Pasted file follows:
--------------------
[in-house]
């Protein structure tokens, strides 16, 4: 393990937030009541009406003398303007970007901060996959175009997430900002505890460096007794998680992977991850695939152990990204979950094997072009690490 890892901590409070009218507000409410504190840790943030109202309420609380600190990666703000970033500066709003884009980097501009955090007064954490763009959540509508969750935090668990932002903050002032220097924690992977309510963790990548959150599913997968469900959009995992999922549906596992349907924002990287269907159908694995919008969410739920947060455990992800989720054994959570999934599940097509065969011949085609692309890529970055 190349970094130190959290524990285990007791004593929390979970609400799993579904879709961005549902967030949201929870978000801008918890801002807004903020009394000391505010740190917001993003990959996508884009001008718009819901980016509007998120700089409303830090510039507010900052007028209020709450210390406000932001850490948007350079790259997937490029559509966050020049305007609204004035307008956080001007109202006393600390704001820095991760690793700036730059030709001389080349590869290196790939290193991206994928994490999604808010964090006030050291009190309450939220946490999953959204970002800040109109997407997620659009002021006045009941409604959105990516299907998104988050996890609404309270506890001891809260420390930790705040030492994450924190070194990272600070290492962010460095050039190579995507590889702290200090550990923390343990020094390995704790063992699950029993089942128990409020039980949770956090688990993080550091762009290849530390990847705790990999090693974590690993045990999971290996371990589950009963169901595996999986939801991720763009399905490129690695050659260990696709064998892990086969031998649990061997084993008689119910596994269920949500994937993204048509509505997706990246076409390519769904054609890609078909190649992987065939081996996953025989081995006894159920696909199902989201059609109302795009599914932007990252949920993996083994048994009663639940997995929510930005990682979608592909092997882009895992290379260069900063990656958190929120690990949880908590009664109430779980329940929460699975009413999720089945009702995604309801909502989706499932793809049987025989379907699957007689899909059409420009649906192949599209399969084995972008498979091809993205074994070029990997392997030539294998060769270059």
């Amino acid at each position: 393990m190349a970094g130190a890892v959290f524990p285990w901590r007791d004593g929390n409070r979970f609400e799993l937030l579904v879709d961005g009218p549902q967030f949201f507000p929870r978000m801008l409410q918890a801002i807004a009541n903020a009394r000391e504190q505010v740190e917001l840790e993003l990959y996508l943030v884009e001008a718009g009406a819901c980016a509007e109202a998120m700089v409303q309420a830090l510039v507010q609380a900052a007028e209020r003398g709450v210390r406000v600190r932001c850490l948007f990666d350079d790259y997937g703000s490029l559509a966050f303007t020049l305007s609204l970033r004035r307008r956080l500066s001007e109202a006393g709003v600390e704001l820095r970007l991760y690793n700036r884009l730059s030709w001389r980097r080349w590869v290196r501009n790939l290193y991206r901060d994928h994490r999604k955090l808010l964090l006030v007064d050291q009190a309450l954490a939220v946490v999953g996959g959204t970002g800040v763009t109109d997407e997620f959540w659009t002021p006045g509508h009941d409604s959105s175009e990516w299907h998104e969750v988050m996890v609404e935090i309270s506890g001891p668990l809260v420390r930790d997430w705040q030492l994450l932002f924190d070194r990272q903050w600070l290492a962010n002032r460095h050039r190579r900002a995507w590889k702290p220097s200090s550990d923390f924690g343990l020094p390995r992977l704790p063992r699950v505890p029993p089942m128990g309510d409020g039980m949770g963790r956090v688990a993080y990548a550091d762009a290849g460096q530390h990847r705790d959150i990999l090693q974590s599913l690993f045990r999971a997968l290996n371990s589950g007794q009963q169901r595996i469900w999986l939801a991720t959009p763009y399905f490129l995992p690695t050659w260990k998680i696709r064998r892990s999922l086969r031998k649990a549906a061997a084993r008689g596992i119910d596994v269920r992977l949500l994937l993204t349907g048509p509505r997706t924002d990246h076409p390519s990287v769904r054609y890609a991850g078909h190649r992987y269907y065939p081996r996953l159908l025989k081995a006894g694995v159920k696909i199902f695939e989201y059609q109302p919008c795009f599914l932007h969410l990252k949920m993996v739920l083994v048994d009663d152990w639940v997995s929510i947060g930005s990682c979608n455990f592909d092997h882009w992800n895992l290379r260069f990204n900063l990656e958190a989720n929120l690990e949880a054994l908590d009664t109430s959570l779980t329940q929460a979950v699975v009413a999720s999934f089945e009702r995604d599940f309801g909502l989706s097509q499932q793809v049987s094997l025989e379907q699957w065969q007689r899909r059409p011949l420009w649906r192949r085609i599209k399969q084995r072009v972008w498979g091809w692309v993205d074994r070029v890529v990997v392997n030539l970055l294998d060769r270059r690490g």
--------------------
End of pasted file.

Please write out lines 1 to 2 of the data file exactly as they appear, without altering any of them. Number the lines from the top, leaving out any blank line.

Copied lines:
[in-house]
């Protein structure tokens, strides 16, 4: 393990937030009541009406003398303007970007901060996959175009997430900002505890460096007794998680992977991850695939152990990204979950094997072009690490 890892901590409070009218507000409410504190840790943030109202309420609380600190990666703000970033500066709003884009980097501009955090007064954490763009959540509508969750935090668990932002903050002032220097924690992977309510963790990548959150599913997968469900959009995992999922549906596992349907924002990287269907159908694995919008969410739920947060455990992800989720054994959570999934599940097509065969011949085609692309890529970055 190349970094130190959290524990285990007791004593929390979970609400799993579904879709961005549902967030949201929870978000801008918890801002807004903020009394000391505010740190917001993003990959996508884009001008718009819901980016509007998120700089409303830090510039507010900052007028209020709450210390406000932001850490948007350079790259997937490029559509966050020049305007609204004035307008956080001007109202006393600390704001820095991760690793700036730059030709001389080349590869290196790939290193991206994928994490999604808010964090006030050291009190309450939220946490999953959204970002800040109109997407997620659009002021006045009941409604959105990516299907998104988050996890609404309270506890001891809260420390930790705040030492994450924190070194990272600070290492962010460095050039190579995507590889702290200090550990923390343990020094390995704790063992699950029993089942128990409020039980949770956090688990993080550091762009290849530390990847705790990999090693974590690993045990999971290996371990589950009963169901595996999986939801991720763009399905490129690695050659260990696709064998892990086969031998649990061997084993008689119910596994269920949500994937993204048509509505997706990246076409390519769904054609890609078909190649992987065939081996996953025989081995006894159920696909199902989201059609109302795009599914932007990252949920993996083994048994009663639940997995929510930005990682979608592909092997882009895992290379260069900063990656958190929120690990949880908590009664109430779980329940929460699975009413999720089945009702995604309801909502989706499932793809049987025989379907699957007689899909059409420009649906192949599209399969084995972008498979091809993205074994070029990997392997030539294998060769270059």